Don’t be caught out. Look at the seller’s feedback first. If other customers had bad experiences be very cautious.
If the book is not properly advertised with clear descriptions of the details and with an actual photograph then be very suspicious of that seller. Even if you do ask questions the seller may not reply within 24 hours, the seller may ignore your questions or be too busy to deal with them.
Just like in the real world there are some dodgy sellers selling on Ebay. Your needs will only be met by the book seller who is honest and passionate about books to the extent that he is dedicate to his customers and understands your question before you ask them and supplies all the answers in his Ebay page, including various postal rates for different destinations, and who have a very clean record.
Some EBAY book sellers also own bookstores (I’m referring to real bookstore buildings, not cyber bookstores). The same titles and copies advertised on EBAY they also have exposed to their walk-in customers of their book stores. What happens when a customer selects a book from the self and goes over to the counter to pay for it? Does the book seller first check his EBAY messages to see if the same title was just purchased 10 minutes ago by an internet customer?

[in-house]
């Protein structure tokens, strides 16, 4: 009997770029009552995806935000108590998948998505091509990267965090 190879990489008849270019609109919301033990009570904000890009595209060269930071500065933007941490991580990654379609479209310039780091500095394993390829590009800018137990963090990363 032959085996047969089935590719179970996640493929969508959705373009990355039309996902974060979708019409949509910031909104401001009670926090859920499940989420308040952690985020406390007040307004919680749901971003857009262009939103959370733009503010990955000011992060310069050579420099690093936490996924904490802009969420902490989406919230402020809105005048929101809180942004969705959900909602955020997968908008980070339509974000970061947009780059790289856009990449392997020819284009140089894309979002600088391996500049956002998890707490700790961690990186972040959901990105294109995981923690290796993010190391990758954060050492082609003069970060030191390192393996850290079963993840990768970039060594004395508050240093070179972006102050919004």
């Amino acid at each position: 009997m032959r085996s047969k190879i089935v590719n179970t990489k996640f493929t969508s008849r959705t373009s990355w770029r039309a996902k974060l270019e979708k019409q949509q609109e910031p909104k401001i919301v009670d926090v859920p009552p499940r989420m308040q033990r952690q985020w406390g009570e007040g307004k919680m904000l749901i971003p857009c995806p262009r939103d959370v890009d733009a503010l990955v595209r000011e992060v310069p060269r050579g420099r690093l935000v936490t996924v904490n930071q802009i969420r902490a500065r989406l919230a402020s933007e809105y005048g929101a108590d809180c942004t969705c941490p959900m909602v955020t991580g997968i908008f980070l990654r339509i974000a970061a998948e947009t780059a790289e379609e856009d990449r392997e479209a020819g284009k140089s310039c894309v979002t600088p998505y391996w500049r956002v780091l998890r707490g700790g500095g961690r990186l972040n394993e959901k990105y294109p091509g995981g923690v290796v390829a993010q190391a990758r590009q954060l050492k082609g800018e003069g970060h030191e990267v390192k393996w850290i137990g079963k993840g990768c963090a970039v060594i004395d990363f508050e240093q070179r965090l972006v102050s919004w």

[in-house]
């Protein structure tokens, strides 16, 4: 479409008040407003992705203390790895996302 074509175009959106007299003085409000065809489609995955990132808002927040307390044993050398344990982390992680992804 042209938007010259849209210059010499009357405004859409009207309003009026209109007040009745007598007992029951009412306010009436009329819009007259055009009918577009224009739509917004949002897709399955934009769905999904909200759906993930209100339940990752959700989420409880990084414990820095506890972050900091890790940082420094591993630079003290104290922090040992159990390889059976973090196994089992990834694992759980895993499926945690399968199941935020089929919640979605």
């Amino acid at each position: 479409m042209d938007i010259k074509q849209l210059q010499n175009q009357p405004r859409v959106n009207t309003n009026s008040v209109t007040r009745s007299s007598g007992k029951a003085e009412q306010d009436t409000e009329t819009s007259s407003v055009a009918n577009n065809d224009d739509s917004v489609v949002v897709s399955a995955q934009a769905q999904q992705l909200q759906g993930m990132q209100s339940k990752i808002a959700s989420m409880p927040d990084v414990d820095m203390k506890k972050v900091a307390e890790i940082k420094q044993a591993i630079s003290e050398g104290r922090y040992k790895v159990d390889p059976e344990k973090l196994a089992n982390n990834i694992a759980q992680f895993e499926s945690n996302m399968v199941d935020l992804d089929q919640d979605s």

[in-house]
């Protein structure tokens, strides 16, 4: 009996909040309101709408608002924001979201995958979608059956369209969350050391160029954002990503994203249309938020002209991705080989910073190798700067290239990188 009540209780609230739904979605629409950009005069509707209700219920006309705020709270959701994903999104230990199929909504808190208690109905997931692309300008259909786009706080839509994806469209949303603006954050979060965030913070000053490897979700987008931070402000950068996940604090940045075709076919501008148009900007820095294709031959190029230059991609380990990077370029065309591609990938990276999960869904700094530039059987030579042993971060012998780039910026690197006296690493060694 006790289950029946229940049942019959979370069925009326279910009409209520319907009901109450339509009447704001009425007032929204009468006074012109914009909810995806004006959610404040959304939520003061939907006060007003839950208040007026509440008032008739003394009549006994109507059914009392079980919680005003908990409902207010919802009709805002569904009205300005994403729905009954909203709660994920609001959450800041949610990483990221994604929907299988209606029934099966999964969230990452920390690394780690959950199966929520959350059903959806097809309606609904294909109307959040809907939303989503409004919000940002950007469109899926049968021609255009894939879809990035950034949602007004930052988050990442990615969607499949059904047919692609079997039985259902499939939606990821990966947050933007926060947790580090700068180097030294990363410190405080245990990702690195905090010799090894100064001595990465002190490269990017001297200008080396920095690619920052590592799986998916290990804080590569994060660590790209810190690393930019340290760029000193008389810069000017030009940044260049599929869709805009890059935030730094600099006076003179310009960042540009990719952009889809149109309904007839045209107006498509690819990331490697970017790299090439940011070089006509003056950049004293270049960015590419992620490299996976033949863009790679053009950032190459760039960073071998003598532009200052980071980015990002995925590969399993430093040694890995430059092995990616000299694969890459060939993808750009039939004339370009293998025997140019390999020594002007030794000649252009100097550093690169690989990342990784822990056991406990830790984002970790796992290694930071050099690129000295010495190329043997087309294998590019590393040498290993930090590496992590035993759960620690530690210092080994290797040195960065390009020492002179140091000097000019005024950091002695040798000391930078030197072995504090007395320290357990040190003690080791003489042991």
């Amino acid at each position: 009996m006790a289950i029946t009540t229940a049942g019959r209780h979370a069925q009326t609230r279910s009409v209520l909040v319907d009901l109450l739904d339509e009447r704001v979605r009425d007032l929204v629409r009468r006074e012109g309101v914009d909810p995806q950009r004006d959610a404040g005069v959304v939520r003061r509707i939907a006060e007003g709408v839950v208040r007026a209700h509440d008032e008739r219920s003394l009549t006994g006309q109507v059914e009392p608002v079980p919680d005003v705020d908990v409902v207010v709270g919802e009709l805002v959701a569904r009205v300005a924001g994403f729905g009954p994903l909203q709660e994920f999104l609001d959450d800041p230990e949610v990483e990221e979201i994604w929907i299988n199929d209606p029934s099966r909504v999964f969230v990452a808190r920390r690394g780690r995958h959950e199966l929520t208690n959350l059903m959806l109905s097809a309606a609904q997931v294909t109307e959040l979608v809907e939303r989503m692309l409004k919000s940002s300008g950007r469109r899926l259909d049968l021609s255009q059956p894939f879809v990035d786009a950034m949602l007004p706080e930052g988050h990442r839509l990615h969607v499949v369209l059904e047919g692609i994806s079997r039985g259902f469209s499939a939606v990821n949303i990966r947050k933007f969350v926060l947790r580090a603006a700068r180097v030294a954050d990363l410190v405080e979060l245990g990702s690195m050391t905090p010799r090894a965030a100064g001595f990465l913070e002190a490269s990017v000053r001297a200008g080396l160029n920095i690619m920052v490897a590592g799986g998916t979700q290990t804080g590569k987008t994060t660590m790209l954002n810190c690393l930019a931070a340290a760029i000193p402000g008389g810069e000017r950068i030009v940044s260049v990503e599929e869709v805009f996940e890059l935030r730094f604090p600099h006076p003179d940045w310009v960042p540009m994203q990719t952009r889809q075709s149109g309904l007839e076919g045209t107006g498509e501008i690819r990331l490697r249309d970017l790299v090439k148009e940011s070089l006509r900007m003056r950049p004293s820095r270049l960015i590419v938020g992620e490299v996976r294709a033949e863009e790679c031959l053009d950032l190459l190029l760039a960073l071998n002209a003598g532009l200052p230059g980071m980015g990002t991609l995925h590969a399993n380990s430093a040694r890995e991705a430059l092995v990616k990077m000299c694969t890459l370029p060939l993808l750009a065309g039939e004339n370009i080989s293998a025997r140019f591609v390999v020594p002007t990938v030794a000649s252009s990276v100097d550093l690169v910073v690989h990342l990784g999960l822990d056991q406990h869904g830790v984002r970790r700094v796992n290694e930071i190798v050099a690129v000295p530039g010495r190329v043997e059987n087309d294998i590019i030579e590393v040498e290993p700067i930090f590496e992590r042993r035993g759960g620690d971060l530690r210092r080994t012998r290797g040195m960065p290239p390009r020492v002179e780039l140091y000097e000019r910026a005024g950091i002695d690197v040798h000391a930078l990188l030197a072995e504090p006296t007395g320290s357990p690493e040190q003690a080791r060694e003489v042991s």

If the book is still available for sale does the book seller immediately delete the listing of that title from his EBAY listing (if he has sold the last copy to the walk-in customer), in order not to disappoint any internet customers from buying it on EBAY when it is no longer available for sale? It is very frustrating for an internet customer to be told two or three days after paying for a book that it is not available for sale because a walk-in customer just bought it a few days ago and the seller forgot to remove it from his EBAY listing. That scenario, unfortunately, does happen.
The reality is book sellers who have titles exposed both in their stores to walk-in customers and on EBAY to internet customers are going to disappoint the internet customers because they are not updating their eBay listings fast enough to remove titles that they no longer have in stock. I have experienced this problem on several occasions and from several book sellers.
I cannot stress strongly enough that not all book titles displayed on EBAY listings are in stock and available for sale. Where Ebay and other book selling websites are concerned, seeing is not believing: appearances can be deceptive.